S-1/A 1 ds1a.htm AMENDMENT NO. 7 TO FORM S-1 Amendment No. 7 to Form S-1
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As filed with the Securities and Exchange Commission on May 12, 2011

Registration No. 333-169474

 

 

 

UNITED STATES

SECURITIES AND EXCHANGE COMMISSION

WASHINGTON, D.C. 20549

 

 

AMENDMENT NO. 7 TO

FORM S-1

REGISTRATION STATEMENT

UNDER

THE SECURITIES ACT OF 1933

 

 

SPIRIT AIRLINES, INC.

(Exact name of registrant as specified in its charter)

 

Delaware    4512    38-1747023

(State or other jurisdiction

of incorporation or organization)

   (Primary Standard Industrial
Classification Code Number)
  

(I.R.S. Employer

Identification Number)

 

 

2800 Executive Way

Miramar, Florida 33025

(954) 447-7920

(Address, including zip code, and telephone number, including

area code, of registrant’s principal executive offices)

 

 

B. Ben Baldanza

President and Chief Executive Officer

Spirit Airlines, Inc.

2800 Executive Way

Miramar, Florida 33025

(954) 447-7920

(Name, address, including zip code, and telephone number, including area code, of agent for service)

 

 

Copies To:

 

Anthony J. Richmond

Robert W. Phillips

Latham & Watkins LLP
140 Scott Drive
Menlo Park, California 94025
(650) 328-4600

 

Thomas C. Canfield

Senior Vice President and General Counsel

Spirit Airlines, Inc.

2800 Executive Way

Miramar, Florida 33025

(954) 447-7920

 

Leslie N. Silverman

Cleary Gottlieb Steen & Hamilton LLP

One Liberty Plaza

New York, New York 10006

(212) 225-2000

 

 

Approximate date of commencement of the proposed sale to the public:

As soon as practicable after this Registration Statement becomes effective.

If any of the securities being registered on this Form are to be offered on a delayed or continuous basis pursuant to Rule 415 under the Securities Act of 1933, check the following box.    ¨

If this Form is filed to register additional securities for an offering pursuant to Rule 462(b) under the Securities Act, check the following box and list the Securities Act registration statement number of the earlier effective registration statement for the same offering.    ¨

If this Form is a post-effective amendment filed pursuant to Rule 462(c) under the Securities Act, check the following box and list the Securities Act registration statement number of the earlier effective registration statement for the same offering.    ¨

If this Form is a post-effective amendment filed pursuant to Rule 462(d) under the Securities Act, check the following box and list the Securities Act registration statement number of the earlier effective registration statement for the same offering.    ¨

Indicate by check mark whether the registrant is a large accelerated filer, an accelerated filer, a non-accelerated filer, or a smaller reporting company. See the definitions of “large accelerated filer,” “accelerated filer” and “smaller reporting company” in Rule 12b-2 of the Exchange Act.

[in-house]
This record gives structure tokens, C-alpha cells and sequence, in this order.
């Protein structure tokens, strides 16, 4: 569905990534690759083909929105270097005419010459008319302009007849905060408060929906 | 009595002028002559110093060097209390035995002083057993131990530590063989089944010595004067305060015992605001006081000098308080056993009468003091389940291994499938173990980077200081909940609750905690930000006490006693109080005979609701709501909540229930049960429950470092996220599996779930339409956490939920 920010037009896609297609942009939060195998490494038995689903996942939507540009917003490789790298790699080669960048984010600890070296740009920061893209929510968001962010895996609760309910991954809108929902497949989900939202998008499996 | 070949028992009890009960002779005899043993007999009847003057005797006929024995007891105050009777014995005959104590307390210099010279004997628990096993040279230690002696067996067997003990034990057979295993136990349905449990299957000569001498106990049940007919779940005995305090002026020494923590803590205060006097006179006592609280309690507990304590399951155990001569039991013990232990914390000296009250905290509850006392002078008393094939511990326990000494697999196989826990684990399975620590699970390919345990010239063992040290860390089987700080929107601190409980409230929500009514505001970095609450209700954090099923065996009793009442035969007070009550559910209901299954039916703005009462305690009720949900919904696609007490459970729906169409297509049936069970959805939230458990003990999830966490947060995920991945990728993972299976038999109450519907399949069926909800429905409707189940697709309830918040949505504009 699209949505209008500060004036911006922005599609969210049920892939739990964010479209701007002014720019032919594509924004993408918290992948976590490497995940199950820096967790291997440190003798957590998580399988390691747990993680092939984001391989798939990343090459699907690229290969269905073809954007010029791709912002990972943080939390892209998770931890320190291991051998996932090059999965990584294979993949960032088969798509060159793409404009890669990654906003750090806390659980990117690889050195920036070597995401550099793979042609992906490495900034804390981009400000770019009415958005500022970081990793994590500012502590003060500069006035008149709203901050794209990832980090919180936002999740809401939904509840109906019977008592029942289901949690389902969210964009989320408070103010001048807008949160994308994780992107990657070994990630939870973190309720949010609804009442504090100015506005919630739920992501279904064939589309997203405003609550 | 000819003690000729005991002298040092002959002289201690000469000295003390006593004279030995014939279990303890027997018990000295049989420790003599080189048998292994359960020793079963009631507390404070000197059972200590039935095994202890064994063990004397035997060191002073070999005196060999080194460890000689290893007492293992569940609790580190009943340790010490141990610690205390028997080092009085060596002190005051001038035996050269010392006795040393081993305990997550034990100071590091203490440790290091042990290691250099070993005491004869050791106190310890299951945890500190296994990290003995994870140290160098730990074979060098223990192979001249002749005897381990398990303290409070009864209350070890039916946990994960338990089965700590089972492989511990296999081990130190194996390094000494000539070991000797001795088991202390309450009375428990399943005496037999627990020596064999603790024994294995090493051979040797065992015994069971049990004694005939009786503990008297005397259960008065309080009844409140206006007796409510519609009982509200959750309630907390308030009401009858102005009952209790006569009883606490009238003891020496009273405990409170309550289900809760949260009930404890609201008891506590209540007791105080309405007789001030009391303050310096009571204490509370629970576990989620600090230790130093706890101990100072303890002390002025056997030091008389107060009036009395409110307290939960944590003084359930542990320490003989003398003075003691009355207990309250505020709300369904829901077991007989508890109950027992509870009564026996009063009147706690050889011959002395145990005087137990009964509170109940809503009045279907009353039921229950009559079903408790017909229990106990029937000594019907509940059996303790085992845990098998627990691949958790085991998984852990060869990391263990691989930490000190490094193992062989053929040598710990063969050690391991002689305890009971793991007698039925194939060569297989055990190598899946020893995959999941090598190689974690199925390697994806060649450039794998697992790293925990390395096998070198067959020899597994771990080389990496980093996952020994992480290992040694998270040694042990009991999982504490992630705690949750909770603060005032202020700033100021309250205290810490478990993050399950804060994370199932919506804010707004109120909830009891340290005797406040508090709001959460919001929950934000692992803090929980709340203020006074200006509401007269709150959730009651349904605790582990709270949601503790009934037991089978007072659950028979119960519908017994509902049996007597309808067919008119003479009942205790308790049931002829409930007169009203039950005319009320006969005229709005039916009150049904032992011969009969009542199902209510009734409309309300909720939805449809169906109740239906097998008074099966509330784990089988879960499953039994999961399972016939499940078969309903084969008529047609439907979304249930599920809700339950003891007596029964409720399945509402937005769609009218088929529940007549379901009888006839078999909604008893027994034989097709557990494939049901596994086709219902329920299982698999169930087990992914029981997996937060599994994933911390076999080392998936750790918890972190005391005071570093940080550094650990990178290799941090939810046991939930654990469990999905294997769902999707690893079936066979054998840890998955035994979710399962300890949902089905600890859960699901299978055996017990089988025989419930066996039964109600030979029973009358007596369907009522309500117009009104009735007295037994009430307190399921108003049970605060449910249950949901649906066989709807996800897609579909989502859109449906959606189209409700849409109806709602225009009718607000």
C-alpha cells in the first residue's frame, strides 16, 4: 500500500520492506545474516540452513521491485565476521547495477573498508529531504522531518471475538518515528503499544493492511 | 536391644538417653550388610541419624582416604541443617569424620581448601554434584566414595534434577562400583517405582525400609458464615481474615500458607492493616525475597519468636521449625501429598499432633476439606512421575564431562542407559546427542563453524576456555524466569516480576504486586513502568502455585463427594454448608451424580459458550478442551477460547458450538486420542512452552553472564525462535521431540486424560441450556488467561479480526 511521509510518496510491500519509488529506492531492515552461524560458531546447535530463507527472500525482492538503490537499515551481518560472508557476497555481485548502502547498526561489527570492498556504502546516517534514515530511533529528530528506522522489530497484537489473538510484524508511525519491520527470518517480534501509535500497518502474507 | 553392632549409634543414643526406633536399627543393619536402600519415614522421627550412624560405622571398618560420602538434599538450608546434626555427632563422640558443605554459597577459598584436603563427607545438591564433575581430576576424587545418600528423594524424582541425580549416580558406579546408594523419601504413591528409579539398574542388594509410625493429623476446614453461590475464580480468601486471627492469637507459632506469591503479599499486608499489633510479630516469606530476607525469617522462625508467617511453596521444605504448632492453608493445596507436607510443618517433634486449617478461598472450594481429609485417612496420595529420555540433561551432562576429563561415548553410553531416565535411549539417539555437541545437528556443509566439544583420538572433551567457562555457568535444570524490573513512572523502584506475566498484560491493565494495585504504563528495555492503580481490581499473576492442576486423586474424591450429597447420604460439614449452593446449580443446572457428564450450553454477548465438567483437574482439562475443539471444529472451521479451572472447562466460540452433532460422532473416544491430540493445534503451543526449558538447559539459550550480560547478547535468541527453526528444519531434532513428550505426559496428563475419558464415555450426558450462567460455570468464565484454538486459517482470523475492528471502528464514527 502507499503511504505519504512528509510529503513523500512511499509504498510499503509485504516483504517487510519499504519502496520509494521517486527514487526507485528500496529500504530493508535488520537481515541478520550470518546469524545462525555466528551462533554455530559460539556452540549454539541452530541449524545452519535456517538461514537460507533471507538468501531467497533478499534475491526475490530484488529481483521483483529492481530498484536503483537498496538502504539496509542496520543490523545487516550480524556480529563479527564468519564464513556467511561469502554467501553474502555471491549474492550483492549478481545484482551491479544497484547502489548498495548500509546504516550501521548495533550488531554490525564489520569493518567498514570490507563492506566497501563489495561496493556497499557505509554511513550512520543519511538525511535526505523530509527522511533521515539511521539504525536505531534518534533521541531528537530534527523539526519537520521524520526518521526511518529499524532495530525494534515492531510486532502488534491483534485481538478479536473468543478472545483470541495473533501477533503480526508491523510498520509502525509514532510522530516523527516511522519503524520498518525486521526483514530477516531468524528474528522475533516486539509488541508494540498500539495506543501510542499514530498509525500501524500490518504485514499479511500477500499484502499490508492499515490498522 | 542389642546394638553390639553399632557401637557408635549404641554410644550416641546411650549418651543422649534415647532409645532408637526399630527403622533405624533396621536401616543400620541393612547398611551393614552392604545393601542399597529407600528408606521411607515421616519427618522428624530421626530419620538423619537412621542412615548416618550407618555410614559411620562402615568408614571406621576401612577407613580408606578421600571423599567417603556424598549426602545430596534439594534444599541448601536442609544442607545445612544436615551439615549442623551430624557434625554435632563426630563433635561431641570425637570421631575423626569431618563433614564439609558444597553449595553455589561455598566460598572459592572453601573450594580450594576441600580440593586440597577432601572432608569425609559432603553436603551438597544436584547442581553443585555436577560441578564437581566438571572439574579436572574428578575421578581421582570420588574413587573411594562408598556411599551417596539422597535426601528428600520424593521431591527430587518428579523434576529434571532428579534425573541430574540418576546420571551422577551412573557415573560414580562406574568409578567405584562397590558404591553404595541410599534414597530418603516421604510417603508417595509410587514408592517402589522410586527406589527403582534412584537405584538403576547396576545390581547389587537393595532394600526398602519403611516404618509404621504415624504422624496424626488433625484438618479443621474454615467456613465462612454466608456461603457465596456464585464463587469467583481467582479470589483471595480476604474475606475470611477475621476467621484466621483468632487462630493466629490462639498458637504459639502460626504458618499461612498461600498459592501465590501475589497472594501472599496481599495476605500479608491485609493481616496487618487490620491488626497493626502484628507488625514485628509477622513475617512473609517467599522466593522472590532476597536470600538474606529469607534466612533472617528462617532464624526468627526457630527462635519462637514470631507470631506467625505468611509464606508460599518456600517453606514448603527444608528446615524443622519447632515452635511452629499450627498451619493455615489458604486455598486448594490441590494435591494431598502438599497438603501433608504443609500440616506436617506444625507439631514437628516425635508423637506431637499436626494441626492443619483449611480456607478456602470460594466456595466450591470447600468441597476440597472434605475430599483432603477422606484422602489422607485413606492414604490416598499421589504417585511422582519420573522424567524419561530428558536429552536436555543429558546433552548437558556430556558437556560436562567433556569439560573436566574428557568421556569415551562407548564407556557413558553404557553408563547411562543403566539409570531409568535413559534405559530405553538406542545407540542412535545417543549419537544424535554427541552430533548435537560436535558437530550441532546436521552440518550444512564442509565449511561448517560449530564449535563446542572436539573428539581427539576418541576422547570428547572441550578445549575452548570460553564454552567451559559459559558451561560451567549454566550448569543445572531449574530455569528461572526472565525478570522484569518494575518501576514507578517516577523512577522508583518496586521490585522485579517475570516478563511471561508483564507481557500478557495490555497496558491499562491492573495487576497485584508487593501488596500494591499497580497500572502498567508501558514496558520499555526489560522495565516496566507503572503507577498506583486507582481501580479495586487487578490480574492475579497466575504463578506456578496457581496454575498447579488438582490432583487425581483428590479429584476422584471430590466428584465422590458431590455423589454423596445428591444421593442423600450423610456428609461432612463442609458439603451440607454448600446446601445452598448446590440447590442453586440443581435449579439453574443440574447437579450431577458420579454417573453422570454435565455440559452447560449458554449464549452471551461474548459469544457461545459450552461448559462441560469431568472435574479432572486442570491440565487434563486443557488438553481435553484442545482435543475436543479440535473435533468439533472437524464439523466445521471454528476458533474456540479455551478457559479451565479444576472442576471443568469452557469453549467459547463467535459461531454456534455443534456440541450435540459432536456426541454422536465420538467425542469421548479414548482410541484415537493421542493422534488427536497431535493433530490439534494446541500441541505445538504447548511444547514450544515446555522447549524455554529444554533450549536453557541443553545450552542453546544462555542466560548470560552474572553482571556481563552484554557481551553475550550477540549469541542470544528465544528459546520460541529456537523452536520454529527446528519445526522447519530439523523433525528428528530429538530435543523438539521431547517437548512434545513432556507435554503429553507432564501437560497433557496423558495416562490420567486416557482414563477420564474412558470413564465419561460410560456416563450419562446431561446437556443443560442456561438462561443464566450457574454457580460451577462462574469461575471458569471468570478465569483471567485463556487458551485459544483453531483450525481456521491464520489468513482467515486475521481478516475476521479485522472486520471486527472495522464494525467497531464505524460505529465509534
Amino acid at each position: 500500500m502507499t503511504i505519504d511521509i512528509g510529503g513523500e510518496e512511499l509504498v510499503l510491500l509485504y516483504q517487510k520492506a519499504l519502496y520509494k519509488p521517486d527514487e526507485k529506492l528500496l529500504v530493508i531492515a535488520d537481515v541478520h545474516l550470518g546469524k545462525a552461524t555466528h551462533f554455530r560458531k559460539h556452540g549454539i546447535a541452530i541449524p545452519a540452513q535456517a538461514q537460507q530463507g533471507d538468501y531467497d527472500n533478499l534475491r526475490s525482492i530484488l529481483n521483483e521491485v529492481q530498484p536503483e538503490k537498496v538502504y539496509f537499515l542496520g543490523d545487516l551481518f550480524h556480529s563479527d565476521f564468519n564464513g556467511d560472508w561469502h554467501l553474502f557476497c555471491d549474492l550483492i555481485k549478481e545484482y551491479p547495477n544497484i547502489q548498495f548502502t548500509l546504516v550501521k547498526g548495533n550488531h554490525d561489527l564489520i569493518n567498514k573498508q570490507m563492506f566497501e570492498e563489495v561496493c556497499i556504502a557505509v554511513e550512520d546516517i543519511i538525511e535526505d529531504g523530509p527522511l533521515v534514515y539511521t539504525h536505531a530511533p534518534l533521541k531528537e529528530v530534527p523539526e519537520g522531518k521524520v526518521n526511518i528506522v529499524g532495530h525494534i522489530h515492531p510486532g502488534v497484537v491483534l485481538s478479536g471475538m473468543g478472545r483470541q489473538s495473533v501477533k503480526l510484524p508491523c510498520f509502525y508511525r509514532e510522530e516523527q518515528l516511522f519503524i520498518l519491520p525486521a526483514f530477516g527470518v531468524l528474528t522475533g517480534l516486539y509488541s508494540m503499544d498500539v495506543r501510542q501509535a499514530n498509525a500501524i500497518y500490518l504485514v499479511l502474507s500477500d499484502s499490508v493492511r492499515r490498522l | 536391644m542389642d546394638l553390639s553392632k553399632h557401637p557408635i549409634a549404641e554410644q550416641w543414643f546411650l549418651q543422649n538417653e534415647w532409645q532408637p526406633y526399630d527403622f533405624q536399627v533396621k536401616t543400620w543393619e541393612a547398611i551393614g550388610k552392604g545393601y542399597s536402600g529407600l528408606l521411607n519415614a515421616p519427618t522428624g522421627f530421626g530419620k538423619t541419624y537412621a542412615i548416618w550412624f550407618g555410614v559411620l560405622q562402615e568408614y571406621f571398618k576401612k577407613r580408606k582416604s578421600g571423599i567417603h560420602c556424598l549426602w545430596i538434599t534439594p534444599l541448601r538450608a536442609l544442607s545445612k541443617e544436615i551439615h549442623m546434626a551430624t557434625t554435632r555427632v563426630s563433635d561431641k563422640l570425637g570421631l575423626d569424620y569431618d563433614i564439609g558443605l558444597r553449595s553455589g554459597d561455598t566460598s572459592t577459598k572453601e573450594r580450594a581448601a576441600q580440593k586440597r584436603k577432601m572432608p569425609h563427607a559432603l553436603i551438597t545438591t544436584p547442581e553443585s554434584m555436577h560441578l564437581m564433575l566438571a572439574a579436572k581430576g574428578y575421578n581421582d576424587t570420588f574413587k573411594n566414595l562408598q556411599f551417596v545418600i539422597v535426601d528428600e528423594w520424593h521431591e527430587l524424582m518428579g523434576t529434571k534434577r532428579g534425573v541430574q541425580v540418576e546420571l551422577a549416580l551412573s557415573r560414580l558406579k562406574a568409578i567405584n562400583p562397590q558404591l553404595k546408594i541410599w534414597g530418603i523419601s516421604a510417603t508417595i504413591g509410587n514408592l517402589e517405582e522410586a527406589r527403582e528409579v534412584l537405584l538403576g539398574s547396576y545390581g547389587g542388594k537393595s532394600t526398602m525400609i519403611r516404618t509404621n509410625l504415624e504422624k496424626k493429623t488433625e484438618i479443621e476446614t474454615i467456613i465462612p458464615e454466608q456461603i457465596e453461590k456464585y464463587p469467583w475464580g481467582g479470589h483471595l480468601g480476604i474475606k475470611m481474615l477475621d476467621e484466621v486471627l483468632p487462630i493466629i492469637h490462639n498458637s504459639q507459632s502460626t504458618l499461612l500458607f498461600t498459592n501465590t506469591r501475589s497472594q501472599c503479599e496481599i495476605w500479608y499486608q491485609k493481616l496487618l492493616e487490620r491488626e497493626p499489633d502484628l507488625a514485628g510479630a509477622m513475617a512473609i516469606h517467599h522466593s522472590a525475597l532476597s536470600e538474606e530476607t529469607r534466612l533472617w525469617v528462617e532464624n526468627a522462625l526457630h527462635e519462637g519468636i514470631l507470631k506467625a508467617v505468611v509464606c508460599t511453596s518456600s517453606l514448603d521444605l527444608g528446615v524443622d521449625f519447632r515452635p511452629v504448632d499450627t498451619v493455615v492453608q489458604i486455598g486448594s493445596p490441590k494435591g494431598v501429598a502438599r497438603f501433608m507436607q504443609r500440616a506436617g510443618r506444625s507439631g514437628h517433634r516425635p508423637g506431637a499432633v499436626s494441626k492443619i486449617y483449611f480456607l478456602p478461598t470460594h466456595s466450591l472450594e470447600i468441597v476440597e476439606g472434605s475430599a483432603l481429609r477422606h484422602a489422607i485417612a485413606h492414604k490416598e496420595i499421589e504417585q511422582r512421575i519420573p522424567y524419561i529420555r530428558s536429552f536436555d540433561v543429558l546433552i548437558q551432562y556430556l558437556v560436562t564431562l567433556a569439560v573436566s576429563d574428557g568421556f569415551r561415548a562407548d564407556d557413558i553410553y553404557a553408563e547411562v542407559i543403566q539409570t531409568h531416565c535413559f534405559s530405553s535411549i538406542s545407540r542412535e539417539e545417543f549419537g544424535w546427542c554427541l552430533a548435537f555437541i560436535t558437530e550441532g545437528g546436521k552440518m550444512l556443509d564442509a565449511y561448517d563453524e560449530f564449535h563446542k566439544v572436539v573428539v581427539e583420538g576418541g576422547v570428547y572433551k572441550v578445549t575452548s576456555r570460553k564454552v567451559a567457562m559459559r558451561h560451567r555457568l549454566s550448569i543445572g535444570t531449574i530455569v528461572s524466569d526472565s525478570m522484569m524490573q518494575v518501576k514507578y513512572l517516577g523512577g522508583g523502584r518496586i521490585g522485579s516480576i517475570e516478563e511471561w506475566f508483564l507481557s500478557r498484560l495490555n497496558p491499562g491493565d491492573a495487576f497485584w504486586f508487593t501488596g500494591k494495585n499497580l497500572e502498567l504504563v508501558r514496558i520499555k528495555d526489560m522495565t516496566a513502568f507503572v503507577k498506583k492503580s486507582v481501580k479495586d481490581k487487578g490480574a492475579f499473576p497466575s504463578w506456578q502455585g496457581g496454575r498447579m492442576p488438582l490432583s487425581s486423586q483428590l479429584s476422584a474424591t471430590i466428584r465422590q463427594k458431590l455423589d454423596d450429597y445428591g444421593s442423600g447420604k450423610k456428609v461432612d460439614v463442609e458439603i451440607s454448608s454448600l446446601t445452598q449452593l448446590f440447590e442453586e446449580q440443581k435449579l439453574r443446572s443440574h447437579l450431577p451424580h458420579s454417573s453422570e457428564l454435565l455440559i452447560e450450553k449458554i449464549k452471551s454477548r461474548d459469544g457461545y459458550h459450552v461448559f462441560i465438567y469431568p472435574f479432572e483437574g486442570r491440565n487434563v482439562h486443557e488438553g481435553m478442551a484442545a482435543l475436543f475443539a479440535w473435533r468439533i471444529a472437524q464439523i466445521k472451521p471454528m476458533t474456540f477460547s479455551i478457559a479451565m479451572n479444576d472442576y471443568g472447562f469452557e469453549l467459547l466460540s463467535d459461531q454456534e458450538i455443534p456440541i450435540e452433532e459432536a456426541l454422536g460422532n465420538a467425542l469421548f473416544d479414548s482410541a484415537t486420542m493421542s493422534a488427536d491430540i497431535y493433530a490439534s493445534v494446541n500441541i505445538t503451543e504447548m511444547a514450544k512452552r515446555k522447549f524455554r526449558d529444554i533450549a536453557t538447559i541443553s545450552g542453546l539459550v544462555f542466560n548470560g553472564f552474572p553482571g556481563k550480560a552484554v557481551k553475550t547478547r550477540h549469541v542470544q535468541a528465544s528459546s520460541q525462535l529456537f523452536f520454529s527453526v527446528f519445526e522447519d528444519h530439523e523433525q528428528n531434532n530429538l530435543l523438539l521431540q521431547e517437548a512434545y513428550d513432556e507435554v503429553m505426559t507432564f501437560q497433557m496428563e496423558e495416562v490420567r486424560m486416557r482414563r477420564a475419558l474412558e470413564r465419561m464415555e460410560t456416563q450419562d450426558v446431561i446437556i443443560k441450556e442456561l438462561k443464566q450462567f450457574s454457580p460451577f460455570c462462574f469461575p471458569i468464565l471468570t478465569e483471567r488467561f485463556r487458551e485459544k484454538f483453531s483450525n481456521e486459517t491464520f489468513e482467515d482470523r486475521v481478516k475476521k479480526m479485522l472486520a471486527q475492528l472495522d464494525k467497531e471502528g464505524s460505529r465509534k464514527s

Large accelerated filer  ¨

  

Accelerated filer  ¨

Non-accelerated filer    x

  

Smaller reporting company  ¨

CALCULATION OF REGISTRATION FEE

 

 

Title of Each Class of

Securities to Be Registered

 

Amount

to be

Registered(1)

  Proposed Maximum
Aggregate Offering
Price per Share(2)
 

Proposed Maximum

Aggregate

Offering Price(2)

 

Amount of

Registration Fee(3)

Common Stock, par value $0.0001 per share

  23,000,000   $368,000,000.00   $16.00   $7,895
 
(1) Includes 3,000,000 shares of common stock that the underwriters have the option to purchase from selling stockholders to cover overallotments, if any.
(2) Estimated solely for the purpose of calculating the registration fee pursuant to Rule 457(o) under the Securities Act of 1933, as amended (the “Securities Act”).
(3) In connection with the initial filing of this Registration Statement on September 17, 2010, a filing fee of $21,390 (calculated at the registration fee rate then in effect) for $300,000,000 of securities was previously paid. The registration fee in the table above reflects the registration at the current fee rate for an incremental $68,000,000 of securities being registered.

The Registrant hereby amends this Registration Statement on such date or dates as may be necessary to delay its effective date until the Registrant shall file a further amendment which specifically states that this Registration Statement shall thereafter become effective in accordance with Section 8(a) of the Securities Act of 1933 or until the Registration Statement shall become effective on such date as the Commission, acting pursuant to said Section 8(a), may determine.